Flush Tax: Seize This Opportunity for Real Progress
A new Environmental Protection Agency report on the condition of coastal waters had this depressing bit of news: Just two of Americas water regions were downgraded from fair to poor in the last three years: the Northeast and Puerto Rico.
Since the Chesapeake Bay made up 60 percent of the Northeast study area, Marylanders ought to be fighting mad about our Chesapeakes condition.
Part of the problem is that government agencies refuse to enforce Clean Water laws in this new era of voluntary compliance. Another problem is that with so much of our federal budget earmarked for war-making and tax cuts for the wealthy, theres no chance soon that the Bay can look forward to the billions in funding already designated for the Florida Everglades and other high-priority projects.
Thats where Gov. Robert Ehrlichs bright idea nicknamed the flush tax comes in. It proposes to create a pot of money to pay for the most fixable problem, Bay-choking nitrogen pollution. So far, we have been heartened by the General Assemblys willingness to advance the governors plan.
To sum up: The plan adds a $2.50 surcharge to the monthly sewer bills of Marylanders hooked up to sewage treatment plants. It aims to raise $66 million a year for upgrades to the big 66 sewage treatment plants, where an estimated $1 billion in repairs are needed.
The merits of changes to the bill made last week in the House Environmental Matters Committee dont sell themselves to us so neatly.
Admittedly, those changes are made with good intention. That committee amended Ehrlichs bill to spread the cleanup charges to more than 400,000 Maryland families and businesses with septic systems, some 50,000 in Anne Arundel County.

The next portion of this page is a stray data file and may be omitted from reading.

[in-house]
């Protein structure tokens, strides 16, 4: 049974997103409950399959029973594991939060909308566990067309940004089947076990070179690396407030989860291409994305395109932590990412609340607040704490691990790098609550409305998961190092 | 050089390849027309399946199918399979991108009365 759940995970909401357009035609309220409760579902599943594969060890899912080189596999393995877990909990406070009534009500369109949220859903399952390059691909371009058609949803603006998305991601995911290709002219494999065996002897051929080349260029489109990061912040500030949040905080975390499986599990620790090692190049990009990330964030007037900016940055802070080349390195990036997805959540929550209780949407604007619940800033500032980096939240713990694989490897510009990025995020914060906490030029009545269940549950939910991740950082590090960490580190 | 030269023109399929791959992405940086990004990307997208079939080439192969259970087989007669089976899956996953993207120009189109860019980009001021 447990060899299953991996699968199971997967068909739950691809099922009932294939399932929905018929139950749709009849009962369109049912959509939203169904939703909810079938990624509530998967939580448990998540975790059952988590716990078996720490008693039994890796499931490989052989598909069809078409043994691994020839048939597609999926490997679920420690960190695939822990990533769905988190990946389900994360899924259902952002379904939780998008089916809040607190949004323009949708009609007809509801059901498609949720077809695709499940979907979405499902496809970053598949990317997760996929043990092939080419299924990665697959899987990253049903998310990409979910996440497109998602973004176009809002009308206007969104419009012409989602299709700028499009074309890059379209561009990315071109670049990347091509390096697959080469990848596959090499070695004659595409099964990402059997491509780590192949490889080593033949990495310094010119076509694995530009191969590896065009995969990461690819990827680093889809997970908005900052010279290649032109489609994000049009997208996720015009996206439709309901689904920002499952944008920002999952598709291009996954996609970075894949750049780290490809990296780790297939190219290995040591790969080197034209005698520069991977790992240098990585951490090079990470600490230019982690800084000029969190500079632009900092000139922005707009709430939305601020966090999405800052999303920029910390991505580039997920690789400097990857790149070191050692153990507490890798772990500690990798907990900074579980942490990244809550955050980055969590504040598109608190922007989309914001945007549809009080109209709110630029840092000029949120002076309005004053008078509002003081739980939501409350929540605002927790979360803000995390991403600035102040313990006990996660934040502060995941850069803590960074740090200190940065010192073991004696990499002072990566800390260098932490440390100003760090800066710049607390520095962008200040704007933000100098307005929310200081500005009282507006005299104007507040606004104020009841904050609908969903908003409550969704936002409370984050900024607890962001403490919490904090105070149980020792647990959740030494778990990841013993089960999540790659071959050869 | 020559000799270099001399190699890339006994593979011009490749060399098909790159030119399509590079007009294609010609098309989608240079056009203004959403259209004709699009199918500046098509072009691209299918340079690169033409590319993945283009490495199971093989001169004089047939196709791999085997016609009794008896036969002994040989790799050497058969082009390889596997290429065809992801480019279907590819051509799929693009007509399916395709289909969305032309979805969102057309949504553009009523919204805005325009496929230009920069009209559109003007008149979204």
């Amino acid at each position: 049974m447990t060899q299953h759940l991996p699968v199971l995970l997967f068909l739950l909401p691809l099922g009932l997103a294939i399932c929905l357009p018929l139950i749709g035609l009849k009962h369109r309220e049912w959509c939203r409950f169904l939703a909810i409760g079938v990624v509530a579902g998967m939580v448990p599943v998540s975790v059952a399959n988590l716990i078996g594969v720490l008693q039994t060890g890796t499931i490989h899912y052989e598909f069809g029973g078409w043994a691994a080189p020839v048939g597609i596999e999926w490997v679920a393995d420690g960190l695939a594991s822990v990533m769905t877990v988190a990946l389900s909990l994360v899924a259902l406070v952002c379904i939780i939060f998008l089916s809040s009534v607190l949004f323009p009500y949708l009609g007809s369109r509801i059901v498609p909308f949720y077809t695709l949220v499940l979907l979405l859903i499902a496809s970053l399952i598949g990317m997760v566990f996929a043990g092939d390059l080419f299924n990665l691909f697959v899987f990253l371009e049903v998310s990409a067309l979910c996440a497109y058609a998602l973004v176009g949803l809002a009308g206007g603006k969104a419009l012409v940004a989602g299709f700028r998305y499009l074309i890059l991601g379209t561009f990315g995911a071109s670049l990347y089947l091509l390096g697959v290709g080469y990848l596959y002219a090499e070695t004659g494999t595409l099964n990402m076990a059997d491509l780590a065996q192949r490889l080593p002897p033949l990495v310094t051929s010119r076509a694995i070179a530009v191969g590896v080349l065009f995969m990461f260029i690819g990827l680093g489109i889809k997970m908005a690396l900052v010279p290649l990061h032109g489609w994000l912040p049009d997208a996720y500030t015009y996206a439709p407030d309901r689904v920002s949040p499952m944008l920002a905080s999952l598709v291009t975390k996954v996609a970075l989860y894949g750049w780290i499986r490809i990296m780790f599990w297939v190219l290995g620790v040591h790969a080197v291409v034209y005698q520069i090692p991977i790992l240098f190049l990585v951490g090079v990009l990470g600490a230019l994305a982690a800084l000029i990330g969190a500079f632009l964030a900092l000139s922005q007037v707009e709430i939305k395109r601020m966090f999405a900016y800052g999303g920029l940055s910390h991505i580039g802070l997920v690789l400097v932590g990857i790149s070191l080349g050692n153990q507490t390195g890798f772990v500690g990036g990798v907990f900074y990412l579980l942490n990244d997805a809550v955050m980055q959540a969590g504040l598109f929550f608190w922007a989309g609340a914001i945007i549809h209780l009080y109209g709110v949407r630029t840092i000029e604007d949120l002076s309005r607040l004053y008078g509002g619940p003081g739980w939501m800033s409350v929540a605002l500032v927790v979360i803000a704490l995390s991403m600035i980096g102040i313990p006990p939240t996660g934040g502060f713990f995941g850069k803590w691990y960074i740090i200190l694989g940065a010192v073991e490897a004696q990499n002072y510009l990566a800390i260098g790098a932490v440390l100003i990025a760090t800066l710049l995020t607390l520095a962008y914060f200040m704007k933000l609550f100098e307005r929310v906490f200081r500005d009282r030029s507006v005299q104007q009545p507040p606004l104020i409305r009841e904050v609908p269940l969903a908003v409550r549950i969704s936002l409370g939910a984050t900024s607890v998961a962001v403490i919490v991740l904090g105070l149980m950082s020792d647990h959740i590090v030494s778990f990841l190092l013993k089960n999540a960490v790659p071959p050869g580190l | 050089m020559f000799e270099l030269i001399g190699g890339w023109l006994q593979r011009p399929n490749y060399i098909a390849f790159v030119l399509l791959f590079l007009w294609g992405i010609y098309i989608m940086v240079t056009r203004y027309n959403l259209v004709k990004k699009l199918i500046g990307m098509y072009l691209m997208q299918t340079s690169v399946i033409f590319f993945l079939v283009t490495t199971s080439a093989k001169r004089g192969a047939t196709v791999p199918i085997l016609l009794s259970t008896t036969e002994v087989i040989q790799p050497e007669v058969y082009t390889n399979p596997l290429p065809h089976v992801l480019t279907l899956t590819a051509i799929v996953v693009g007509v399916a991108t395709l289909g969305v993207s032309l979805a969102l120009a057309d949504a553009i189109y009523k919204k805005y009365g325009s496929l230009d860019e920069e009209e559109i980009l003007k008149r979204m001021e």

The new provision charges septic tank owners eight cents per gallon of waste pumped from their tanks.
The prospect of turning sewage disposal services into tax collectors strikes us as a tad bizarre. And so does a system that might encourage less pumping and therefore more seeping pollution in order to avoid the tax.
But were most concerned that the problem is way bigger than this solution. For the best- and worst-working septics systems, pumping is an extraordinary event. The best systems filter wastes through neat percolation systems and complex drain fields, dissipating the problem before it reaches ground or surface waters. Not much need to pump there.
The worst systems and theyre everywhere in the old water-hugging communities of the Bay are mysteries to everybody, including the county departments of health and planning supposed to regulate them. Pump them? Youve got to find them first. Were not kidding.
Seems to us the House solution only scrapes the surface of a huge problem. Look below the surface, and you find that solutions are as elusive as good old septic systems.
Scientists tell us they have the technology to drip and draw nearly all the nitrogen out of sewage in water purification plants. Chesapeake Country isnt nearly so far along in providing innovative technologies to its septic-served homes and communities so they can share in saving the Bay.
Asked how the homes in one old, waterside community might clean up their dirty ways, one Anne Arundel County planner suggested bulldozing the neighborhood.
Wed like to see the flush tax bring some better thinking to Chesapeake Country in the way of new technologies and help from counties for people willing to spend for upgrading but not abandon their homes.
One more thing we dont understand as the flush tax works through the General Assembly is why the new legislation was changed to reduce by nearly 35 percent (from $150,000 to $105,000) the maximum annual flush tax on big industries. Sounds like the folks who could afford the expensive lobbyists got their way.
And did we really need to relax some of the regulatory burdens on farmers to curry their support for this bill, as one of the changes did?
Theres time left in the Senate to craft this vital piece of legislation into a plan that makes all our toilets safe for the Bay.
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